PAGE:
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Advice / Succeeding at Work / Management

How to Talk to Your Customers Like a Normal Person, Not a Creepy Business

We have the easiest time telling the people close to us why our company is unique, why our work is amazing, and why more people should know about all the insanely cool things we’re doing.

But when we try to formalize that in any way—developing website copy, writing a speech, or creating a company presentation—we sometimes stop being our beautiful human selves sharing funny, heartbreaking, soulful experiences and turn into BS-filled marketing robots trying to figure out the right things to say to sell our products.

If I could fly into space with a megaphone and tell everyone on the planet one thing, it’s that being human is the right way to sell your products. I’ve talked a lot about how being authentic is the most successful marketing strategy, and research backs that up: According to an article from Marketeer, personal value has two times as much impact as business value, and 68% of buyers who see a personal value will pay a higher price for service.

In the same way that people know when other people are full of it, people know when companies are full of it, too. So let your beautifully awkward, creative, complicated self—and company—shine. Here are three ways how:

1. Walk Your Talk

Your customers want to know that you’re in the trenches with them—that whatever needs your products fulfill are needs that the people running your company intimately understand.

For example, one of my favorite companies is Warby Parker. The founders’ brand story is rooted in the fact that they were young guys looking for cool-looking eyeglasses that didn’t cost a ton of money. So they built a company that answered that need for anyone who, like themselves, went to buy glasses and found them all to be too lame and too expensive. The emotional message is: “Hey, I’ve been there! I know how that feels. Let me help you.”

Now, imagine if Warby Parker was run by an old, rich guy who never wore glasses and had only launched the company to make even more money. The product can still be awesome, but the emotional connection is at .001.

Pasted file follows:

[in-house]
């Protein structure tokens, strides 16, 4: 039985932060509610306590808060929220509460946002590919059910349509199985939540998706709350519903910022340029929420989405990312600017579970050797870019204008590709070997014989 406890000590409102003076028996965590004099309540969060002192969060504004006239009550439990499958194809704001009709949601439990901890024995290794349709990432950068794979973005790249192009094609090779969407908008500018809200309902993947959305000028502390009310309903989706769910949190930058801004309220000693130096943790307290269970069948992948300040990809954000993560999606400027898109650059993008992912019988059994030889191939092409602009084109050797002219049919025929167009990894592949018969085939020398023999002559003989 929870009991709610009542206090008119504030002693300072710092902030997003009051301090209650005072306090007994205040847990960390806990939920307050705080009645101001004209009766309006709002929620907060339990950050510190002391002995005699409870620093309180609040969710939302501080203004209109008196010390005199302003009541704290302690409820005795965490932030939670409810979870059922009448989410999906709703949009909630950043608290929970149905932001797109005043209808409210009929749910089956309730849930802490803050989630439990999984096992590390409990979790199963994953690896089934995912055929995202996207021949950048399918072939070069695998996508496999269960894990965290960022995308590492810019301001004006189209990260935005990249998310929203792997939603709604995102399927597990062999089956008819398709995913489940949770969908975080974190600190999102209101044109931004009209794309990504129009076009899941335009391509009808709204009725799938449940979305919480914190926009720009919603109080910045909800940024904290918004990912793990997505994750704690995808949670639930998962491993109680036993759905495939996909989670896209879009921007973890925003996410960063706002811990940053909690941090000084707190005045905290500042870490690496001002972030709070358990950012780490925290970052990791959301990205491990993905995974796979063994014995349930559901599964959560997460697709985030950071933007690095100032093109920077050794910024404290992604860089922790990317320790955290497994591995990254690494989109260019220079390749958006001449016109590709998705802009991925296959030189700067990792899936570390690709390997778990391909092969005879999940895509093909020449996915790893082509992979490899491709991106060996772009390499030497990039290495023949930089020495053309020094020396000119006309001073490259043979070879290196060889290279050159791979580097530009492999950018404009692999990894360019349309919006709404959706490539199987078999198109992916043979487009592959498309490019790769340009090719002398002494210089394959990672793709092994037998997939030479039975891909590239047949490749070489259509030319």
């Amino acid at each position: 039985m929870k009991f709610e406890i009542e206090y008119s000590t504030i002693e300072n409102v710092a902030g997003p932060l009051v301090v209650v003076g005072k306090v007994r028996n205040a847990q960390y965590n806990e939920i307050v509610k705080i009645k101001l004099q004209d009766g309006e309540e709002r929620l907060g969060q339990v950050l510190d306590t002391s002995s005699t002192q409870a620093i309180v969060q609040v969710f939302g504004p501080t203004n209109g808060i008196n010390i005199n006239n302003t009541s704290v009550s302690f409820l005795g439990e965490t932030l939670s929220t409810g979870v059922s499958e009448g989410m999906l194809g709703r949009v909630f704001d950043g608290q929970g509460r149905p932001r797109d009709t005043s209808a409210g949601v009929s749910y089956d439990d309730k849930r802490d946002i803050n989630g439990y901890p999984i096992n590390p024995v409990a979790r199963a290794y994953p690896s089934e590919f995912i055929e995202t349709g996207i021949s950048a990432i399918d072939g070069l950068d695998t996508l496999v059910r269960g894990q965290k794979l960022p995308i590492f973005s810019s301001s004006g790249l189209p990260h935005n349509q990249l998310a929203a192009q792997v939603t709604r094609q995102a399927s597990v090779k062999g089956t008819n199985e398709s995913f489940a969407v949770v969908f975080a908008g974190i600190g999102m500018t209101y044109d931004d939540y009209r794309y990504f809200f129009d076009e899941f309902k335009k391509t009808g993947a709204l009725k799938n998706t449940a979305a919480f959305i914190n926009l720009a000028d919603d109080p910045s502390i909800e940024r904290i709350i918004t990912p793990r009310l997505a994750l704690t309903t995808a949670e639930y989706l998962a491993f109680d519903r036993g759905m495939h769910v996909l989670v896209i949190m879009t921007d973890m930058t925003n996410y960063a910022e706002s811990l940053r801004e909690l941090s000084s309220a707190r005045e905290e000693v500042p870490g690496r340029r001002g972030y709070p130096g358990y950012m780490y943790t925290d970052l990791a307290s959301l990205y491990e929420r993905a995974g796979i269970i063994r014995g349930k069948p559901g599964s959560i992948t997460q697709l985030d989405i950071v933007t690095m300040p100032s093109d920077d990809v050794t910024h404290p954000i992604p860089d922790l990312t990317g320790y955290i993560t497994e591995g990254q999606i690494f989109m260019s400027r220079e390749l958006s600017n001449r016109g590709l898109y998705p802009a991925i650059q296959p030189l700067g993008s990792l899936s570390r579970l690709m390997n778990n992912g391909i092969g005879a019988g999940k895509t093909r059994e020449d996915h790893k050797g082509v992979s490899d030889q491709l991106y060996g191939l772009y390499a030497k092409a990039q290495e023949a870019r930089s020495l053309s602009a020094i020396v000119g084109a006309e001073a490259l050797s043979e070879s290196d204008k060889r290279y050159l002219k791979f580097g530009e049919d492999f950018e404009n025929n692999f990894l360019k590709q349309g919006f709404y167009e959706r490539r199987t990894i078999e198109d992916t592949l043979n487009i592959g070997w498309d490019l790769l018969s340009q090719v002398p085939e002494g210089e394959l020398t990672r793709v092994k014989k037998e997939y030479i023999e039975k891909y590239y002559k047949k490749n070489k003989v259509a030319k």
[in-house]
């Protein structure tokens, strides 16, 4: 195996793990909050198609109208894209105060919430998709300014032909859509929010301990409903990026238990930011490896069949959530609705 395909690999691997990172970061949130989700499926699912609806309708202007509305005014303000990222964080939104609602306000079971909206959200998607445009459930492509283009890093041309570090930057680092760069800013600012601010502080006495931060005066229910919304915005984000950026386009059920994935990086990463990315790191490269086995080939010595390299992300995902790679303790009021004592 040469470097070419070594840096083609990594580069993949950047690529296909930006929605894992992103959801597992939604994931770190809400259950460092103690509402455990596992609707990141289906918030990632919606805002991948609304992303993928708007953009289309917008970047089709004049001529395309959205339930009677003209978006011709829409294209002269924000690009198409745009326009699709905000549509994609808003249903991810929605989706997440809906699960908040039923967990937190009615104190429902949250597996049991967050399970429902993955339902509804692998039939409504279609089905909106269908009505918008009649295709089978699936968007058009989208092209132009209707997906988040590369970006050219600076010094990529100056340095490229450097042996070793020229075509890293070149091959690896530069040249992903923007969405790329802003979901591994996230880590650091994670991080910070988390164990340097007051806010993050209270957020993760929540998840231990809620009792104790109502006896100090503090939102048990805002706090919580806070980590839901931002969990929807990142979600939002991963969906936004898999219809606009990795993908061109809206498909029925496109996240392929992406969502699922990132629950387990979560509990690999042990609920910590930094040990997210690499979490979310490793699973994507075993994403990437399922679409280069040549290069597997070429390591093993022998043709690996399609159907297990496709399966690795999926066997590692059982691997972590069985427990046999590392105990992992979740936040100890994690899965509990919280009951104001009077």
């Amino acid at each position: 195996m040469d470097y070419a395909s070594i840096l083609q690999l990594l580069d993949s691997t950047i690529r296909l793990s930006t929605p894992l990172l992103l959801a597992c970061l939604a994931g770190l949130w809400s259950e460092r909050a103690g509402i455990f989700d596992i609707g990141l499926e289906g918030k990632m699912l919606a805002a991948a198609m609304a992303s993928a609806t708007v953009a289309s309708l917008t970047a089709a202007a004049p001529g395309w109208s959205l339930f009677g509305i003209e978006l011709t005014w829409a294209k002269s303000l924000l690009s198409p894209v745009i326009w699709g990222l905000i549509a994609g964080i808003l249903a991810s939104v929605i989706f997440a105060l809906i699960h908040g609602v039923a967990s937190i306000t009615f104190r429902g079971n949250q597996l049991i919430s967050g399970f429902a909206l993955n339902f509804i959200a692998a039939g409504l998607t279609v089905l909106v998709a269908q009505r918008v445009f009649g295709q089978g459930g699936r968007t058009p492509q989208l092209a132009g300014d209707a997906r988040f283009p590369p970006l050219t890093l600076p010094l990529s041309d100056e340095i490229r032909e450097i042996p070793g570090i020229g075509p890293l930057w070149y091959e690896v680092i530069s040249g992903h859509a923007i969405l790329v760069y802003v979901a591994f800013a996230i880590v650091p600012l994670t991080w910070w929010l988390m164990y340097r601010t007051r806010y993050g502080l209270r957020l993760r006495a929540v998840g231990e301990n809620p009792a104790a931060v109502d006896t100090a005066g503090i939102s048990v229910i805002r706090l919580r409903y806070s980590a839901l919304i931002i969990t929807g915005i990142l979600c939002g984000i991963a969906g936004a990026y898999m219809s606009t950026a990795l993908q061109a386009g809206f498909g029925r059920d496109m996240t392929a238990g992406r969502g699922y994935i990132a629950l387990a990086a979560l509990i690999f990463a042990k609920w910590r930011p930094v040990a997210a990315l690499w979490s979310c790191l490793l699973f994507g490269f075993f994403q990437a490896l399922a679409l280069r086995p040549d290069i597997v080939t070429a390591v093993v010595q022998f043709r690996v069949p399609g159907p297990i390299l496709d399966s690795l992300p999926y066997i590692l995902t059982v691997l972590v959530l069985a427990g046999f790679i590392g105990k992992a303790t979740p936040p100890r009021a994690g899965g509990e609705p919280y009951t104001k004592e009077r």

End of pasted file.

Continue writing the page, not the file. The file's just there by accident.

2. Use Your Voice

As a writer, I can attest to how hard it is to get your speaking and thinking brain to sound like your written words (and vice versa)—but it’s incredibly important to infuse a consistent voice in everything you do.

If you’re a large company, you’ll want to figure out what your collective brand voice sounds like. What you don’t want? To be a group of enthusiastic, sarcastic, deeply creative people building a company with a website that reads like the obituary section of the New York Times. Or, worse, a group of enthusiastic, sarcastic, deeply creative people with a website that sounds like a different one of you every day. If your clients can’t paint a picture of who you are—as an entrepreneur or a company—they’re never going to be able to connect with you emotionally.

If you’re having trouble finding your voice, listen to it—literally. Download an app like iTalk on your phone and talk out whatever it is you’re trying to write. It’s awkward in the beginning, but after a few gos, you’ll find the words, cadence, and personality that will help your clients make the emotional connection you’re looking for.

3. Share Your Creepy Bits

We humans can’t relate to perfection—we may strive for it, but it’s not something that connects us. So while you want to set a high bar for yourself and the things you deliver (e.g., your documents are spell-checked, you meet deadlines, and, in general, you provide the level of service they’re expecting), you don’t want to come off as distant and unapproachable by only sharing your “look how awesome we are” stories.

Here’s what people most relate and connect to: struggle. So when that comes up in your company—like you blew a recent big speaking gig or your product failed to work at a pitch meeting—share that story, too. Brands tend to keep their creepy bits hidden because it can feel like those weaknesses will make them seem less legit, but sharing the hard times and how you overcame them is actually what will help your clients get to know you, connect with you, and ultimately, cheer you on.

Remember—yes, your clients are buying a design service or a kayak or a music lesson. But they’re also buying the feeling they hope to experience once they have it. I think the most powerful story a brand can tell their clients is this: “We’ve been where you are. It’s hard (or painful, or messy, or frustrating), but we have a solution! And you’re going to be just fine.”

Photo of phones courtesy of Shutterstock.